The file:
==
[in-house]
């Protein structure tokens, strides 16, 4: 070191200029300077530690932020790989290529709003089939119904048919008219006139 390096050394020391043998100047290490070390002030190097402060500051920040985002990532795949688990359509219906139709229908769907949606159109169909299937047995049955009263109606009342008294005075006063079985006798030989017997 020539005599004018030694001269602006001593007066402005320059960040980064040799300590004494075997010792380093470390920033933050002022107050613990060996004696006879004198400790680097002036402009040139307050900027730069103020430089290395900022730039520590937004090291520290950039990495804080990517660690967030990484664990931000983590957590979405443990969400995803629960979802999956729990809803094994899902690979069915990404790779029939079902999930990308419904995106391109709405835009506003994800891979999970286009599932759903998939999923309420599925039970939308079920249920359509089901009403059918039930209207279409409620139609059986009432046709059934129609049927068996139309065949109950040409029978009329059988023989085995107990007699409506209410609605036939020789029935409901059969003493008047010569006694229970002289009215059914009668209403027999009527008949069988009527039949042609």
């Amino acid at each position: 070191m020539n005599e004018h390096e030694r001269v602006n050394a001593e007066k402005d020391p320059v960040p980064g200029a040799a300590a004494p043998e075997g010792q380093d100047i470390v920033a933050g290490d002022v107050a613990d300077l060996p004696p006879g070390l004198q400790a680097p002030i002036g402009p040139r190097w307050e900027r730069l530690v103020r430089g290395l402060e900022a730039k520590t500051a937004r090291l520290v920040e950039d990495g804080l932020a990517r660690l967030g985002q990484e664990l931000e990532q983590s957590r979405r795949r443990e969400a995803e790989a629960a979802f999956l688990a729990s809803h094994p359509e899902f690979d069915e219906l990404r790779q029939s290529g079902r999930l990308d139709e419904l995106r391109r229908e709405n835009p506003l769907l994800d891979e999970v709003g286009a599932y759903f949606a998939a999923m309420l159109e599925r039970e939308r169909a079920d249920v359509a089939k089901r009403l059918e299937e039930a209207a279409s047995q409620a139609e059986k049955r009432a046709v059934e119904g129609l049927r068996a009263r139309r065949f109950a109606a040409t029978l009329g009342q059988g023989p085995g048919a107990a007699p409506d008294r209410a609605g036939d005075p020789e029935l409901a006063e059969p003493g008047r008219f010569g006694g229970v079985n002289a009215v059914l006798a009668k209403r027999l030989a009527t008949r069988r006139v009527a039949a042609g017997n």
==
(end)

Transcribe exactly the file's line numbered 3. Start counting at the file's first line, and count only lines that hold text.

């Amino acid at each position: 070191m020539n005599e004018h390096e030694r001269v602006n050394a001593e007066k402005d020391p320059v960040p980064g200029a040799a300590a004494p043998e075997g010792q380093d100047i470390v920033a933050g290490d002022v107050a613990d300077l060996p004696p006879g070390l004198q400790a680097p002030i002036g402009p040139r190097w307050e900027r730069l530690v103020r430089g290395l402060e900022a730039k520590t500051a937004r090291l520290v920040e950039d990495g804080l932020a990517r660690l967030g985002q990484e664990l931000e990532q983590s957590r979405r795949r443990e969400a995803e790989a629960a979802f999956l688990a729990s809803h094994p359509e899902f690979d069915e219906l990404r790779q029939s290529g079902r999930l990308d139709e419904l995106r391109r229908e709405n835009p506003l769907l994800d891979e999970v709003g286009a599932y759903f949606a998939a999923m309420l159109e599925r039970e939308r169909a079920d249920v359509a089939k089901r009403l059918e299937e039930a209207a279409s047995q409620a139609e059986k049955r009432a046709v059934e119904g129609l049927r068996a009263r139309r065949f109950a109606a040409t029978l009329g009342q059988g023989p085995g048919a107990a007699p409506d008294r209410a609605g036939d005075p020789e029935l409901a006063e059969p003493g008047r008219f010569g006694g229970v079985n002289a009215v059914l006798a009668k209403r027999l030989a009527t008949r069988r006139v009527a039949a042609g017997n």